Steph Curry's sneaker a billboard for Christian faith
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Stephen Curry had answered questions about his new Under Armour signature shoe for about 30 minutes. The Q&A was close to wrapping up when one last question came in.

“I see the 4:13 on the tongue,” a media member asked. “What does that mean?”

Curry’s whole disposition brightened. His postured straightened. He pulled the microphone closer to him. A smile spread across his face.

“That’s a good question,” the Golden State Warriors point guard said. “Glad you asked.”

And there it was, playing out just how he drew it up.

“It represents a Bible verse I wear on my shoe,” Curry said. “Philippians 4:13. It says ‘I can do all things through Christ who strengthens me.’ It’s also my mantra, how I get up for games and why I play the way I do.”

The new Curry One, set for a Feb. 13 release, is a proclamation that he’s arrived as an NBA star, and he’s a different kind of star.

His new shoe is a microcosm for how he approaches this pedestal his sweet jumper has propped him on. It’s his latest example of how his amazing story is part of a divine plan.

For Curry, the shoe represents overcoming, considering not that long ago he was all but written off due to repeated ankle injuries. It represents sacrifice, as he traded in credibility and global reach by shockingly leaving Nike. It also represents ministry, which is why Curry’s new sneaker is dripping with spiritual innuendo.

“It’s part of my DNA, who I am,” Curry said. “To have that come out in my vision for my first shoe is special.”

Curry's ministry style is subtle. He's not, as he says, a "beat people over the head with the Bible" type. But his approach is to make his faith so infused into his existence that knowing him means coming into contact with his faith. That pattern holds true in the new Curry One.

Curry has become one of the most popular players in the NBA. He was the leading vote-getter for the 2015 NBA All-Star Game, and his jersey sales are second only to LeBron James.

On the court, he’s one of the most feared. He’s been facing double teams and physicality all season. Still, he’s averaging 22.8 points, 8.5 assists and 4.7 rebounds this season, leading the Warriors to the best record in the Western Conference and well on his way to another All-NBA selection.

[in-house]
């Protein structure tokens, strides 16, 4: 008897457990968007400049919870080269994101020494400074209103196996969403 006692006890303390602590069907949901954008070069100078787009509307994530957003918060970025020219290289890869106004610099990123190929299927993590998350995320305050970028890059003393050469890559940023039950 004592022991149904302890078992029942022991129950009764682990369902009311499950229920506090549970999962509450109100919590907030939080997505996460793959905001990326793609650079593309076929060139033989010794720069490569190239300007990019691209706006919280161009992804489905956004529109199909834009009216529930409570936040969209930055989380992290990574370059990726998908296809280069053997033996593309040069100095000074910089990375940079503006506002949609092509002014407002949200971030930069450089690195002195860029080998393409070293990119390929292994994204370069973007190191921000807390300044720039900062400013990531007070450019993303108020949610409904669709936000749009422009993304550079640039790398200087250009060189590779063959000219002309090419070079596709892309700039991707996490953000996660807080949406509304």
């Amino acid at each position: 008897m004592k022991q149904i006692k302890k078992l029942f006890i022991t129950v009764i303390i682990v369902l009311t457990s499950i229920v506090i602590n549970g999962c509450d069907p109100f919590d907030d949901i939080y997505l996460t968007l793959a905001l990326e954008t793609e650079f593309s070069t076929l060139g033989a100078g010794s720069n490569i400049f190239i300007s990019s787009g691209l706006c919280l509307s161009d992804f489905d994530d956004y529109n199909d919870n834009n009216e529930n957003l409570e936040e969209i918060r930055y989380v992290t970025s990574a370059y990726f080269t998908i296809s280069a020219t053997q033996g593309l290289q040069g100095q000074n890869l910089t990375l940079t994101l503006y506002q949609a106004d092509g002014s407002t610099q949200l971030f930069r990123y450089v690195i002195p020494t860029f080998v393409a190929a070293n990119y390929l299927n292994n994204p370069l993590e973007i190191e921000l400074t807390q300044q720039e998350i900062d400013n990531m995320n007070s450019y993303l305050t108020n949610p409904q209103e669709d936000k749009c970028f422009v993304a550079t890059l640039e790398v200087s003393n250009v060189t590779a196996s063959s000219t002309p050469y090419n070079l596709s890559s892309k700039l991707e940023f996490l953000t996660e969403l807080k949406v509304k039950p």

But what’s the platform without a message? And Curry’s is intrinsically tied to Christianity. So it’s no surprise that element is present in his new shoe.

In addition to the verse on the front of the tongue, inside has the phrase “I can do all things …” — another shout out to his favorite verse. Curry used to write it on the sole of every shoe (along with Romans 8:28, his mom’s favorite verse).

“You don’t want to scare people away with this idea that I’m perfect or that you have to be perfect to find that calling,” Curry said. “It means a lot to be able to spread that message, whether that’s what you believe or whether it helps you find whatever it is that motivates you to do all things. Every time you put on the shoe, it’s a good reminder of what is possible.”

The slogan for the shoes is "Charged by Belief.” The charged represents the unique cushioning in the shoe, the latest technological advancement Under Armour has concocted in which impact is absorbed and converted it into a burst. That benefits a player like Curry, who thrives on change of direction on the court. But "Charged By Belief" also explains what powers Curry.

Throughout his journey from a skinny kid at Charlotte Christian Academy who was scarcely recruited to an NBA All-Star with international fame, Curry has been fueled by belief. While others doubted his skills, his size, his ankles, he was forced to trust in what he could not see.

It was his faith that prompted him to stay at Davidson instead of transferring to a major school, even after he’d became a national sensation in the NCAA Tournament after leading his little-known school to the Elite Eight.

It was his faith that drove him to work on his game while critics and analysts doubted him for lack of size and defense, many labeling him a one-trick pony best suited for coming off the bench.

It was definitely his faith that got him through repeated right ankle sprains and multiple surgeries that jeopardized his career.

“Charged by Belief has a lot of meaning,” Curry said. “It matches with the Under Armour story, being an underdog and having to build from the ground up, and the belief Kevin Plank had in his vision. It’s also about my faith and the belief in my game despite what other people might say.”

Better believe the freedom to blend his faith into his brand had something to do with why Curry took the risk of leaving Nike, which dominates the market share in sports apparel. But with Under Armour, Curry finds the freedom to use his platform how he desires.

His road to this level was different, traversing from tiny Davidson College to the top of the list in NBA jersey sales. His game is different, combining ball-handling and passing and vision with one of the deadliest shooting skills in league history. So it stands to reason, now that he’s arrived, he’d do things differently. The evidence is in the shoes.



Marcus Thompson is a sports columnist for Bay Area News Group. He is also an avid fan of CHH fan who used shai linne's "Penelope Judd" as a bedtime story with his daughter. He recently added a quote to his list of desired tattoos, the eloquent words of Marshawn Lynch: "Shout out to Oakland, California." Follow him on Twitter at @ThompsonScribe
About the Author
Chad Horton has been in the music business since 2000 and is currently the Director of Social Media for 10th Street Entertainment, which manages several multi-platinum artists. Originally from Northern California, Horton rooted himself in San Diego with his wife and two daughters.

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